Lock N Climb awarded $25,000 contract when firm’s president still serving court-imposed probation for bribery offence
Australia’s defence department gave tens of thousands of dollars of work to a US firm blacklisted for corruption and bribery.
Defence last year contracted US firm Lock N Climb to provide it with $25,000 of specialist ladders used for aircraft maintenance. The work was awarded through a limited tender process, meaning other firms were restricted from competing for the contract.
Guardian Australia can reveal that the company was – and still is – blacklisted by the US and barred from working with American government agencies.
An undercover officer caught the company’s president paying cash bribes to officials at an Oklahoma airforce base, US court documents show. The bribes were paid to secure deals to supply the base with Lock N Climb’s equipment.
Australia not only gave Lock N Climb the contract when it was blacklisted by its most important ally, it did so at a time when the firm’s president was still serving a court-imposed probation for a bribery offence.
The revelations have prompted integrity campaigners to accuse Australia of undermining overseas efforts to deter corruption.
Australia supposedly maintains a “zero-tolerance” approach to bribery and is a signatory to the OECD anti-bribery convention.
It is the second time in a year that Australia’s business dealings with firms alleged to have engaged in corrupt practices have been exposed. Last year, Guardian Australia revealed the Department of Foreign Affairs and Trade gave hundreds of millions of dollars in foreign aid contracts to Sinclair Knight Merz, a firm the World Bank had found to have systematically bribed officials across south-east Asia.
Transparency International said Australia’s handling of the Lock N Climb contract “undermines the efforts of the US to tackle corruption and promote clean contracting”. Transparency International’s chief executive, Serena Lillywhite, called on the government to do more to ensure rigorous due diligence of the integrity, character and track records of contractors.
“There is no sensible reason for awarding a contract to a company that is currently blacklisted in the US for corruption,” Lillywhite said. “It begs the question: is the Australian government serious about combating bribery and corruption?”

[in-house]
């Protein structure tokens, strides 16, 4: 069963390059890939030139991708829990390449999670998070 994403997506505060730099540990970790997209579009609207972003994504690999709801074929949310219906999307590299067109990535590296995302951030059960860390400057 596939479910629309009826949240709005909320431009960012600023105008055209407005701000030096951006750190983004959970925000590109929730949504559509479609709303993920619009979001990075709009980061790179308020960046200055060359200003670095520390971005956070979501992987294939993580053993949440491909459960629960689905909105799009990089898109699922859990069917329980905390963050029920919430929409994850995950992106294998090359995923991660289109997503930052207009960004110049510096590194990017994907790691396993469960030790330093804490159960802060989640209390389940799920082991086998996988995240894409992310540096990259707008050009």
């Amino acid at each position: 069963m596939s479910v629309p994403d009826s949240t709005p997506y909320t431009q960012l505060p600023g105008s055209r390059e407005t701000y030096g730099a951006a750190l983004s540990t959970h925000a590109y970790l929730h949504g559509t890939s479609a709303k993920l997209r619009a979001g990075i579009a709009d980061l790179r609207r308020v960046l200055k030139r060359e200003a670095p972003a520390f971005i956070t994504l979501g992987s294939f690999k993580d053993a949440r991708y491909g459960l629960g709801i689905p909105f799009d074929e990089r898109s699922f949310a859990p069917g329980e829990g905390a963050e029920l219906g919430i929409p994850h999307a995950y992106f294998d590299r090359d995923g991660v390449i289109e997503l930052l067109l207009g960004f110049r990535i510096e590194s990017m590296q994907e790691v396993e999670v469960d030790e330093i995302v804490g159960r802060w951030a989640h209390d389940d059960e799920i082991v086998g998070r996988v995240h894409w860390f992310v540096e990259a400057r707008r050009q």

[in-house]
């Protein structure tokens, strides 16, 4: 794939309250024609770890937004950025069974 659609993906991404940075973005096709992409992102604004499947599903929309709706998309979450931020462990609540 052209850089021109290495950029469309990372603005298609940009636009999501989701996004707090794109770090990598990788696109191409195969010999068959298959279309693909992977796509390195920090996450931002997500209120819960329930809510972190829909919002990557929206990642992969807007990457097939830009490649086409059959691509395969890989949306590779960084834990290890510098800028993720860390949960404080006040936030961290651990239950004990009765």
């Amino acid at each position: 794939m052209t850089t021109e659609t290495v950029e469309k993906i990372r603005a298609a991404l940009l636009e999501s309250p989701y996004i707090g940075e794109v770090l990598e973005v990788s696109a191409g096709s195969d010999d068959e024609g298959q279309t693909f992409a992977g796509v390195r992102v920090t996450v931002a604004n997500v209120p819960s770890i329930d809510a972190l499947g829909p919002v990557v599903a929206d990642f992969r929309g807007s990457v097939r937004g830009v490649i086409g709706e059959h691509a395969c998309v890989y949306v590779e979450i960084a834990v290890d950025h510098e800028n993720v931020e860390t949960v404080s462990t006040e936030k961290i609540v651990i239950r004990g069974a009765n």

US court documents show Lock N Climb’s president, Jeffrey A Green, bribed a US air force official to secure deals at the Tinker air force base in Oklahoma. The bribery was minor and not systemic.
Green offered small amounts of cash to an individual to ensure his ladders were used at the base in 2013 or 2014. He was caught doing the same thing in an undercover sting in 2016.
Green was prosecuted through the US district court, where he pleaded guilty, and was sentenced to weekend detention and fined $22,291. He remains on a 36-month probation.
His lawyers argued Green had been naive. He had used a tactic he employed in the private sphere – paying commissions for introductions to potential business opportunities – without realising it would be illegal when dealing with the US government.
The air force official he had initially paid the bribe to in 2013 or 2014 said: “It did not seem like Green knew that his offer was tantamount to a bribe.”
“[The official] believed it was likely that Green did not understand that making such an offer was illegal,” court documents said. “[He] added that Lock N Climb’s products are so good, Green had no reason to offer a bribe.”
Court documents also suggested the US air force was keen to secure Lock N Climb’s ladders anyway, and would have done so without the bribes. A long series of character references also attested to Green’s good character, and spoke of a recent family trauma that had impacted him greatly.
Both Lock N Climb and the defence department were approached for comment but did not respond by deadline.